Space-making Immersive vocal improvisation

Laura Halligan: Totally Huge New Music Festival, Alice Hui-Sheng Chang

Caption: Gentle steps with an open mouth, Alice Hui-Sheng Chang, Perth iMprov Collective

Caption: Gentle steps with an open mouth, Alice Hui-Sheng Chang, Perth iMprov Collective

Caption: Gentle steps with an open mouth, Alice Hui-Sheng Chang, Perth iMprov Collective

The audience is ushered into PICA’s main gallery space to witness Alice Hui-Sheng Chang’s Gentle steps with an open mouth. The upper gallery is dotted with members of the Perth iMprov Collective and other “local voice enthusiasts” (as the program puts it) overlooking us. The concert begins with short, sharp vocal bursts dispersed around the room and slowly transforming in waves over the ensemble into longer sounds.

The sound resonates within the space, creating a completely immersive experience. Vocalists take turns in directing their sound into the open space above the audience, then down and finally towards the walls and up to the ceiling. The resultant sound produced by the dozen or so vocalists, including Chang, is totally encapsulating. At times it feels like the sound itself iss coming out of the walls.

The vocalists are given palm cards by Chang with instructions to produce a range of sounds in order, using extended vocal techniques such as whispering, singing, talking, shouting, sighing, wheezing, tongue-clicking, and growling. At one point the ensemble erupts into a cacophony of cries, screams and manic chatter.

Halfway through the work, the ensemble moves down to the ground floor alongside the audience. The overall sound of the ensemble changes once at ear level. Individual sounds become directional and highly distinguishable, producing fascinating spatialisation as the performers move about. Some members of the ensemble lie on the floor or stand very close to particular audience members, speaking or singing into the walls or up the wall towards the ceiling, changing the way the sound resonated around the space. Two members of the ensemble even seem to have a ‘conversation’ involving quick bursts of air through taught lips while covering parts of their mouth. At times the ensemble sing long rounded tones that settle into a warm consonant sound.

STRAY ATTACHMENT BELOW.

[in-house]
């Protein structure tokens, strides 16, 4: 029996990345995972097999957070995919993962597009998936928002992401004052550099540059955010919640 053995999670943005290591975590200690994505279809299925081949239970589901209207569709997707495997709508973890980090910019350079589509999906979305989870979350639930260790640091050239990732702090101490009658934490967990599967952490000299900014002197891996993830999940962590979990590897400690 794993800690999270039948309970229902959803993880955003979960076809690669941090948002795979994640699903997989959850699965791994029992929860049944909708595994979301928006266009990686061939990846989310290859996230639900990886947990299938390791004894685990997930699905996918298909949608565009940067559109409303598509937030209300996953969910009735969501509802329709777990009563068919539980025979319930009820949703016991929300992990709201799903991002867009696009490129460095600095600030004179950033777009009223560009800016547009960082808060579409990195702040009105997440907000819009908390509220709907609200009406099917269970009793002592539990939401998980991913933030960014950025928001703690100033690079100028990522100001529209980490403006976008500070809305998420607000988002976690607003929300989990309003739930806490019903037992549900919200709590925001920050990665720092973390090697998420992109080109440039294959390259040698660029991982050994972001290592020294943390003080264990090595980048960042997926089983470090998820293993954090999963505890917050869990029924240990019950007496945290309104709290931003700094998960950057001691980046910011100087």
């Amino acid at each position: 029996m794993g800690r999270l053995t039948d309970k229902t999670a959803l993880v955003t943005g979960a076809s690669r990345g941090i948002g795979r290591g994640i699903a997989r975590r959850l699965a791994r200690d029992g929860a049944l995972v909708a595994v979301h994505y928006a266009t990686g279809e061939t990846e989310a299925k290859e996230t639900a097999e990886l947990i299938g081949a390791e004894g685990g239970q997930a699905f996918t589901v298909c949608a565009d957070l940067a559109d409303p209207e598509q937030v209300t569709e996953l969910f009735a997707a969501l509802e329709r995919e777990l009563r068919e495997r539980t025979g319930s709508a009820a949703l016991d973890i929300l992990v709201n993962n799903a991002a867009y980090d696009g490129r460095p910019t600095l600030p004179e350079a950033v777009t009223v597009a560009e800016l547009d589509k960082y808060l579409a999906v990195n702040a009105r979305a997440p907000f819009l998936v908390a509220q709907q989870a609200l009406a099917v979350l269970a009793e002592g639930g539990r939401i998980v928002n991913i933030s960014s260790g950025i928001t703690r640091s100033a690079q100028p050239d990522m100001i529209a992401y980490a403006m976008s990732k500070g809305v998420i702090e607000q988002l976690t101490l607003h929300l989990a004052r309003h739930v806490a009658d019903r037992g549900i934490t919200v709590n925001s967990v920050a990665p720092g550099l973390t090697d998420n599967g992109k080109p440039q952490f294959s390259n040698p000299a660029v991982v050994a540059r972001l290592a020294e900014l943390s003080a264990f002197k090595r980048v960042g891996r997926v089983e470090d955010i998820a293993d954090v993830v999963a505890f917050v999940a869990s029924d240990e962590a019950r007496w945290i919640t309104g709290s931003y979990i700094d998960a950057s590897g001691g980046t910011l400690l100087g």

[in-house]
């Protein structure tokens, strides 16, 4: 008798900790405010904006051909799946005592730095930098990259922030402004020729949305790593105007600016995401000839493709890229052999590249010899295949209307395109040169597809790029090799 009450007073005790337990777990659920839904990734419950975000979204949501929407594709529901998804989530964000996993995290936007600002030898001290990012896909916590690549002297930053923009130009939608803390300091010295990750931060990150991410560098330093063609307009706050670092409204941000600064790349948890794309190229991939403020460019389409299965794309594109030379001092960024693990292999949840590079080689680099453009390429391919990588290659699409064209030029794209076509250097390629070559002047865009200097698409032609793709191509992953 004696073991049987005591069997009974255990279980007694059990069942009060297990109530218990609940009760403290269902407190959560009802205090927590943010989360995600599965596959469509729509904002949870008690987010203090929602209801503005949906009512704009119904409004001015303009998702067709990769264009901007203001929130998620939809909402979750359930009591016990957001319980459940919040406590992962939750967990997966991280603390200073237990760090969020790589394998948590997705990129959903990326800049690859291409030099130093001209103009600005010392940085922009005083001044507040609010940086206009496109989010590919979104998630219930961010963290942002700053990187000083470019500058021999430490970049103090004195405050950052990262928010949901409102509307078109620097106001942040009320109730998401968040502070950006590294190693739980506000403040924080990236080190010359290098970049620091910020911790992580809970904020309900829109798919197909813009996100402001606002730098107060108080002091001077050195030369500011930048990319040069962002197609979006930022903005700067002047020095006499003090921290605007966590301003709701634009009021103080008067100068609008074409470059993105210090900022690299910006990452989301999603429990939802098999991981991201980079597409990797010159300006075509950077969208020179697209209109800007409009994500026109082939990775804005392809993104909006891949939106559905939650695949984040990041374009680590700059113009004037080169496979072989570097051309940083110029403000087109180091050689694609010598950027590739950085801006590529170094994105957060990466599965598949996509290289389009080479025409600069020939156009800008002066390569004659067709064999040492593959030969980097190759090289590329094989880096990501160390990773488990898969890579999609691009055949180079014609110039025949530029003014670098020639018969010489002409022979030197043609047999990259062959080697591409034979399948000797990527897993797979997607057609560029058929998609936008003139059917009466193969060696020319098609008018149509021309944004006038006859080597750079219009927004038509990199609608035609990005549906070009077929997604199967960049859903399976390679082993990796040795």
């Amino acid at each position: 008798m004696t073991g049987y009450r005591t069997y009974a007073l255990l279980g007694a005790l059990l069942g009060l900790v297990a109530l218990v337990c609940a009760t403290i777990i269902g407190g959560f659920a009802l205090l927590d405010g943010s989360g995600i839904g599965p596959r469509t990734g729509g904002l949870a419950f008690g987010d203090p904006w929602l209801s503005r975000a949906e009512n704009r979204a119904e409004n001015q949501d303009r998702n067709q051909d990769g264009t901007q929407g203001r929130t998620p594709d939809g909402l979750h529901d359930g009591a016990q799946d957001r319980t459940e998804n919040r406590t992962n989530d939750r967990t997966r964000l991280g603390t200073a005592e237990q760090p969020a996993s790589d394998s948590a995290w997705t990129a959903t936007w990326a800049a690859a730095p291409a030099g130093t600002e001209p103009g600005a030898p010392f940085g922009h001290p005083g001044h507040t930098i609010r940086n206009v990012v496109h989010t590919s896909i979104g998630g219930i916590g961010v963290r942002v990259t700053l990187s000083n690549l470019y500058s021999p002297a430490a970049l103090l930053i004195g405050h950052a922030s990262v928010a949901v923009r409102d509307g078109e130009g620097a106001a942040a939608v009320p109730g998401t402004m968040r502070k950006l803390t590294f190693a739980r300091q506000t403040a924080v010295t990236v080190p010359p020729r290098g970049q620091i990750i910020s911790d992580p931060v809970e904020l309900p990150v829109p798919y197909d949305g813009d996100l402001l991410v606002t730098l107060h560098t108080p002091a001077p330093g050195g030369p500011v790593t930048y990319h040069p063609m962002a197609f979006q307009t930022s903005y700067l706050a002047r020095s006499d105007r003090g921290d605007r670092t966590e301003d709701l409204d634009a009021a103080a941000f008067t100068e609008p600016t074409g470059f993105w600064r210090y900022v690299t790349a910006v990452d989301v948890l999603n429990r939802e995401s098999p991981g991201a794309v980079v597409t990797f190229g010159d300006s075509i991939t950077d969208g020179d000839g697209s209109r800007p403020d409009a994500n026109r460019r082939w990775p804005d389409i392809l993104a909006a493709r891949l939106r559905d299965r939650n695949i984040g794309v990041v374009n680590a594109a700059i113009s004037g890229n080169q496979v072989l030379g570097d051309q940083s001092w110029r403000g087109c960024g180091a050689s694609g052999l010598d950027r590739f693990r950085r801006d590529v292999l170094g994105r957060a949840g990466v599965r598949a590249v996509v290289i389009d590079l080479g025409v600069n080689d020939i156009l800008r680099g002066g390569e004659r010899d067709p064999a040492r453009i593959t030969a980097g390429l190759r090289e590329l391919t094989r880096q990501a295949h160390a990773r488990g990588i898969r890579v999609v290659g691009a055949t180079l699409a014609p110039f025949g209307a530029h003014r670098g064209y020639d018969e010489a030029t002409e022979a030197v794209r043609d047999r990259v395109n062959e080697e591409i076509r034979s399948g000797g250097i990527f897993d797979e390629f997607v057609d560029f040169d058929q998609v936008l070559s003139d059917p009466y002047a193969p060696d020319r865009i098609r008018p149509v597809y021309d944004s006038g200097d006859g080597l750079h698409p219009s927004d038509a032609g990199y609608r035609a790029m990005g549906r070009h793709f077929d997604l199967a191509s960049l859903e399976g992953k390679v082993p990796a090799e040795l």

Gentle steps with an open mouth, Alice Hui-Sheng Chang, Perth iMprov Collective

Gentle steps with an open mouth, Alice Hui-Sheng Chang, Perth iMprov Collective

Gentle steps with an open mouth, Alice Hui-Sheng Chang, Perth iMprov Collective

Gentle steps with an open mouth ends with the ensemble dividing themselves on either side of the gallery and standing under the edges of the hanging installation exhibited across with width of the room. They then each fade out separately and sit down until the entire space fills with silence.

Gentle steps with an open mouth is an incredibly engaging work, aided by being performed in such an incredibly reverberant space such as the PICA main gallery. Introducing a physical dimension to the improvisation, the ensemble frames the sounds being made, adding a visual layer to the enchanting noise filling the room.

The second half of the concert features Chang in a solo improvisation. She takes the bare stage before a microphone, lit only by a spotlight and proceeds to make eye contact with every member of the audience before making any sound, in a way that is reassuring and not interfering. Chang’s particular style of extended vocal technique focuses on tension and the control of air, as a way to both make and also affect sound. She controls airflow both with her mouth and throat, which produces anguished, muted sounds. Chang moves around the performance space while improvising; walking behind the curtain and out of sight, and sitting in the audience. Her improvising is introspective; it feels as if she is considering and reflecting on her motives for making particular sounds—the result is concise and holistic. Many solo improvisers attempt to do everything all at once whereas Chang regularly focuses on and develops a single extended technique at a time, and will sometimes cycle through ideas while still remaining grounded, producing a well-rounded improvisation.

9 June 2015